Readers offer their best tips for using the kickstand on newer Android devices, and manually updating the Flash Plugin.
About the Tips Box: Every day we receive boatloads of great reader tips in our inbox, but for various reasons — maybe they're a bit too niche, maybe we couldn't find a good way to present it, or maybe we just couldn't fit it in — the tip didn't make the front page. From the Tips Box is where we round up some of our favourites for your buffet-style consumption. Got a tip of your own to share? Email it to tips at lifehacker.com.au.
Make Android Phones Stand Upright with Their Kickstands
Walter shares a tip for users of big Android phones like the EVO:
A lot of new Android phones coming out have kickstands on the back, which are supposed to stand them up on their side for watching videos. I don't watch a lot of videos on my phone, so I thought this was kind of dumb, but then I realised you can also use the kickstand to stand them upright. It's perfect for when I'm charging my phone, since the charging port is on the side. I don't even need to buy a dock!
Manually Update Flash with a Simple Command
Googeling lets us know how to update Flash when you accidentally close the auto-updater:
If you have the Adobe Flash Player plug-in installed, once in a while it'll notify you about available updates or newer version of the plug-in. The notification appeared for me today but I accidentally closed the window! So how do you trigger the notification immediately again?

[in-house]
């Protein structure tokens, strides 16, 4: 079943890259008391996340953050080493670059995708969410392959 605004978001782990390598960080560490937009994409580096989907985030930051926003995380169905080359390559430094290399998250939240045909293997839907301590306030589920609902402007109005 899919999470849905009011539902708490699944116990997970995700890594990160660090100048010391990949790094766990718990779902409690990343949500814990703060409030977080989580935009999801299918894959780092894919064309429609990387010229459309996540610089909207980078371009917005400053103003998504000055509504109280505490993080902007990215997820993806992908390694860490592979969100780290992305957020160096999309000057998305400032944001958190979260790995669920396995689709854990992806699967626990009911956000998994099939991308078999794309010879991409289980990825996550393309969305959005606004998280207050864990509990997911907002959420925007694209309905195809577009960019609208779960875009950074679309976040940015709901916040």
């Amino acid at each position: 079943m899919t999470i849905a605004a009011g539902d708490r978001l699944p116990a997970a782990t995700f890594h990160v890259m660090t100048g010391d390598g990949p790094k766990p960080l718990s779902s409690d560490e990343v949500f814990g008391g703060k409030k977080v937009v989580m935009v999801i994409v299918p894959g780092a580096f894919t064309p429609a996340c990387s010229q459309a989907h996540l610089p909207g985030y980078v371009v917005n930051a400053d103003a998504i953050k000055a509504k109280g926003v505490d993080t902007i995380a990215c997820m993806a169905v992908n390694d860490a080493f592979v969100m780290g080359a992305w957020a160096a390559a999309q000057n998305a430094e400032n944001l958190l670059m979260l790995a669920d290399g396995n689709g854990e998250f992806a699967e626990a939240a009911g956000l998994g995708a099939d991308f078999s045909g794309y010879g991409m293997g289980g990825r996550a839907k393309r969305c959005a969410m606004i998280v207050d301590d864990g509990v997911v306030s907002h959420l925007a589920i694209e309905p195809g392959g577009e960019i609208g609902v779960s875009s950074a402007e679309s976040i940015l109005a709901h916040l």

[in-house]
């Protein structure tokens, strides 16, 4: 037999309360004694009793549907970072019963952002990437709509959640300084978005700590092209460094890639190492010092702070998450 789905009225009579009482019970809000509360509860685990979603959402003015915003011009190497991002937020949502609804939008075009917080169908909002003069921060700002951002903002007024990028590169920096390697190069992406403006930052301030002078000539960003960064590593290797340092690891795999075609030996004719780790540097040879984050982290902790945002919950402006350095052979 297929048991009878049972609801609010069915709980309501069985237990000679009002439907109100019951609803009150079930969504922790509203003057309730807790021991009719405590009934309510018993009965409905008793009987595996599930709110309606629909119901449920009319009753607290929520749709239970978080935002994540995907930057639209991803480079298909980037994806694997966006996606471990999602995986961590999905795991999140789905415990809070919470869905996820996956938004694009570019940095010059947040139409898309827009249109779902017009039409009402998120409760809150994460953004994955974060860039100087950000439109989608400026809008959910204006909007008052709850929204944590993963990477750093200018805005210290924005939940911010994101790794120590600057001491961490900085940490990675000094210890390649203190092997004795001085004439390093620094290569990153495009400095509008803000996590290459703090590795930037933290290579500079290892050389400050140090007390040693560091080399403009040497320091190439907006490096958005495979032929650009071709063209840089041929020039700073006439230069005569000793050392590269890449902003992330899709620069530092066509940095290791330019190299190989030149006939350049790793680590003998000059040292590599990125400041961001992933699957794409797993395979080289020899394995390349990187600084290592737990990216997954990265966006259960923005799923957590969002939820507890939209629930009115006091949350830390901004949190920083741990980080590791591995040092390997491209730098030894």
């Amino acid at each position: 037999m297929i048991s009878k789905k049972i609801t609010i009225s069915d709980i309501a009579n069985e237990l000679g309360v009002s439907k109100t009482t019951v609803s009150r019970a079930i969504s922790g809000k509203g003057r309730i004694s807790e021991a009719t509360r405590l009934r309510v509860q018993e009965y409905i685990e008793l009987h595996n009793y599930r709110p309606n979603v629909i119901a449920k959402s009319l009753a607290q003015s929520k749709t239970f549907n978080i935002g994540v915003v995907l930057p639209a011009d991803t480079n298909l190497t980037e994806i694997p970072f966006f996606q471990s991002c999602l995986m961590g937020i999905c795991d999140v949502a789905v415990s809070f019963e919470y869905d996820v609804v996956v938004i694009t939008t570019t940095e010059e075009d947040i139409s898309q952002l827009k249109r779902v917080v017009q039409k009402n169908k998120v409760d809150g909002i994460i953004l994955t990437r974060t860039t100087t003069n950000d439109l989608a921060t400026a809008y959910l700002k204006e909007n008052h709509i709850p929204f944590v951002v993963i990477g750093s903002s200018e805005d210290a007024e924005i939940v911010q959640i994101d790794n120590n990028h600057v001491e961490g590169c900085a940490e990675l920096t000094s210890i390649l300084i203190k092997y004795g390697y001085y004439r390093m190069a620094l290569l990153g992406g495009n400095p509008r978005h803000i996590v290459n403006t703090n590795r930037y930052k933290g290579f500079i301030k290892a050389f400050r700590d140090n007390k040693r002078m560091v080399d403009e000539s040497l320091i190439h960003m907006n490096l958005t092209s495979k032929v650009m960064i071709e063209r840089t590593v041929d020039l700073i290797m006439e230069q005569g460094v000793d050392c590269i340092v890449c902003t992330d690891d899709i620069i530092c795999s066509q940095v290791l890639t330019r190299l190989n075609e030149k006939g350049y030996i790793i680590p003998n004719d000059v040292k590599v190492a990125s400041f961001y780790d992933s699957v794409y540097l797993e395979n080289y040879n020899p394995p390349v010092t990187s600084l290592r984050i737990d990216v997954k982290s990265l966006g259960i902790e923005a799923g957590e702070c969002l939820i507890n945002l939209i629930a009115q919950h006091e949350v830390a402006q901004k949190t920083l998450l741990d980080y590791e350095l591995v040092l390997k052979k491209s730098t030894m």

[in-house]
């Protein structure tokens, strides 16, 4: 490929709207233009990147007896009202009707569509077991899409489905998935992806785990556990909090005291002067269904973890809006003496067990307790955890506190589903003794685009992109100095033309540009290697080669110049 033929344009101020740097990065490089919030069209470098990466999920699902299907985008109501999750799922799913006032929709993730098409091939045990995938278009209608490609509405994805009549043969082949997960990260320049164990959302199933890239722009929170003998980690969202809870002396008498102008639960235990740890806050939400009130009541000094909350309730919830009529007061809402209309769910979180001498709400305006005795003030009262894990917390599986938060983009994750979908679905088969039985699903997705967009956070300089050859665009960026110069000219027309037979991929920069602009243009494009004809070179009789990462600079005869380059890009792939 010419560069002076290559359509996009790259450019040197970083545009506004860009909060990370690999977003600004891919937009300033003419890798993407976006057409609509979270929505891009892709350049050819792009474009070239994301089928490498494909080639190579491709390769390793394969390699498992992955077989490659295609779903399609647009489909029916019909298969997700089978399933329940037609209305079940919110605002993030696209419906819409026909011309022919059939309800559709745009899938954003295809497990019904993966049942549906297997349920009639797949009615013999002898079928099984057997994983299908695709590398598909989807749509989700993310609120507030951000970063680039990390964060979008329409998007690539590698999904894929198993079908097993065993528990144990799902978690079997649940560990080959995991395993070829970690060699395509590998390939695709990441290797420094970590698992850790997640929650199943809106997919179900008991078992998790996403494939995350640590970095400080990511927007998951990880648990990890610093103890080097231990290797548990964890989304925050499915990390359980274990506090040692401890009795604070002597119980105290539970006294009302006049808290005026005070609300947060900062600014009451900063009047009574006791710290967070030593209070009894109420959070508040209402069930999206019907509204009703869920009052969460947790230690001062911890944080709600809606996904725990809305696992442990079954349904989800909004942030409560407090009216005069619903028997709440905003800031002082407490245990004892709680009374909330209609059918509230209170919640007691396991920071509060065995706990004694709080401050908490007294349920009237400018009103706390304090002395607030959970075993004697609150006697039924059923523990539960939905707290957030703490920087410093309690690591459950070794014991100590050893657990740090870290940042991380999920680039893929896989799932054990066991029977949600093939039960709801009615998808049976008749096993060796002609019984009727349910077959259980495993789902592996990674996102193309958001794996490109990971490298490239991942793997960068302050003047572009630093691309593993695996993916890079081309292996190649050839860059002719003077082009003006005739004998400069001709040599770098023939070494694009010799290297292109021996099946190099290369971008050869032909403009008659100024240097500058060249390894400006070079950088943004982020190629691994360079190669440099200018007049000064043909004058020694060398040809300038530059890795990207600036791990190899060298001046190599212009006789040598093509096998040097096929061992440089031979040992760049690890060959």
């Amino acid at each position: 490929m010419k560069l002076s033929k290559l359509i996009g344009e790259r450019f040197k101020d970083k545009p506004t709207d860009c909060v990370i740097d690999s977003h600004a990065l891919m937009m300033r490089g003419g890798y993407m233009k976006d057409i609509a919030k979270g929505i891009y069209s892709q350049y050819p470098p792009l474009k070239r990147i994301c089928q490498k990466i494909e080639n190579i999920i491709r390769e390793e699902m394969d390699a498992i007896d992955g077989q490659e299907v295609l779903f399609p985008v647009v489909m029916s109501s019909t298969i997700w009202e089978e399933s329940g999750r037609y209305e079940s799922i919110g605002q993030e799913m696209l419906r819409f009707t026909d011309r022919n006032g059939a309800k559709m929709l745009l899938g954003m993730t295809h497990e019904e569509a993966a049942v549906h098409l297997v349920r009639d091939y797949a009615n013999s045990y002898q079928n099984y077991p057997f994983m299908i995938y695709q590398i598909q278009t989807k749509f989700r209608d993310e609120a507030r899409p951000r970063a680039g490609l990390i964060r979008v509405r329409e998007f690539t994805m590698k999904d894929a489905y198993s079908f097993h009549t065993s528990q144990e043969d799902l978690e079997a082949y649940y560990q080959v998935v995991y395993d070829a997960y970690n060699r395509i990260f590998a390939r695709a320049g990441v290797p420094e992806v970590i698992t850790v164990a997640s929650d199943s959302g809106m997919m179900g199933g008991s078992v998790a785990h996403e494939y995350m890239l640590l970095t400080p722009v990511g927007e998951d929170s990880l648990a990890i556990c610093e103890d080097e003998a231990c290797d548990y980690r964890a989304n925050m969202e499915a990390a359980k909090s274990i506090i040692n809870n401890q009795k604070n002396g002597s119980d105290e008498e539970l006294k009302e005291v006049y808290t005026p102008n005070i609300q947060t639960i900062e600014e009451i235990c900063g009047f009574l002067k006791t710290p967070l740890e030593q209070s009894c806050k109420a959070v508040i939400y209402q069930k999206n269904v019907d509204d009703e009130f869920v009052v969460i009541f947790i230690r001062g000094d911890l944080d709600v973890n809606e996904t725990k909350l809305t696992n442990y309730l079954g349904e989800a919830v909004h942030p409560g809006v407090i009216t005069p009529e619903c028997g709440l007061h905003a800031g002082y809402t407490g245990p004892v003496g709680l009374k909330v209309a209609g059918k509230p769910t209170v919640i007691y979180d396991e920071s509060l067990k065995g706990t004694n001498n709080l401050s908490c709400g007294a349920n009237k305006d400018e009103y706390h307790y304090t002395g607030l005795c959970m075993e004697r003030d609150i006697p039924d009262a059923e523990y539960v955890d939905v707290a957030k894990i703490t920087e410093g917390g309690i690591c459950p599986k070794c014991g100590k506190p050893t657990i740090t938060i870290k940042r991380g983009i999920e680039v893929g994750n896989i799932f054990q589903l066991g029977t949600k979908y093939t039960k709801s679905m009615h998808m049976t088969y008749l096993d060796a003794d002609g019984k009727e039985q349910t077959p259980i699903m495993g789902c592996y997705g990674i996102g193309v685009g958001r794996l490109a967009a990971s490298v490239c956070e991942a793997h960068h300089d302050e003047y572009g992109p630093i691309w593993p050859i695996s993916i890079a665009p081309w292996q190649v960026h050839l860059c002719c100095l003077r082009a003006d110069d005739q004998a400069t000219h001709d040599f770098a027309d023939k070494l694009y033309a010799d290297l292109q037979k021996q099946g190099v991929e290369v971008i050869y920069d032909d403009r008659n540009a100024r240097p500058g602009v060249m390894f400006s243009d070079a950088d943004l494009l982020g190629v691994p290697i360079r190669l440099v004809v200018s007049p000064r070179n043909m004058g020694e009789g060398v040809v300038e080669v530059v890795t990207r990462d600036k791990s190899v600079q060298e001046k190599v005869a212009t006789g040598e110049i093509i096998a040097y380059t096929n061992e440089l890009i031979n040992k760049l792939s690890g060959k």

On my XP computer, I navigated to C:WINDOWSsystem32MacromedFlash and opened the 'FlashInstall.log' file. Right at the bottom should be written:
C:WINDOWSsystem32MacromedFlashFlashUtil10o_Plugin.exe" -update plugin
This is the command line to trigger the notification. All you need to do is copy the command line and paste it into 'Start > Run' or into the 'Command Prompt' window and then press enter. Voila! The notification window should appear. You can go ahead and update your plug-in but you have to exit the browser first.
That same command should work in 32-bit versions of Windows Vista and Windows 7. More installed locations of the plug-in on different OS's (and on 64-bit Windows) can be found here.
Use Google to Look Up Recent Earthquakes
Twignation shares a useful tip for those in earthquake-prone areas:
If you search earthquake in Google then the first search will be the most recent earthquakes with their times, magnitude, and location kinda like it does with movies. Just another thing Google does to speed up getting info.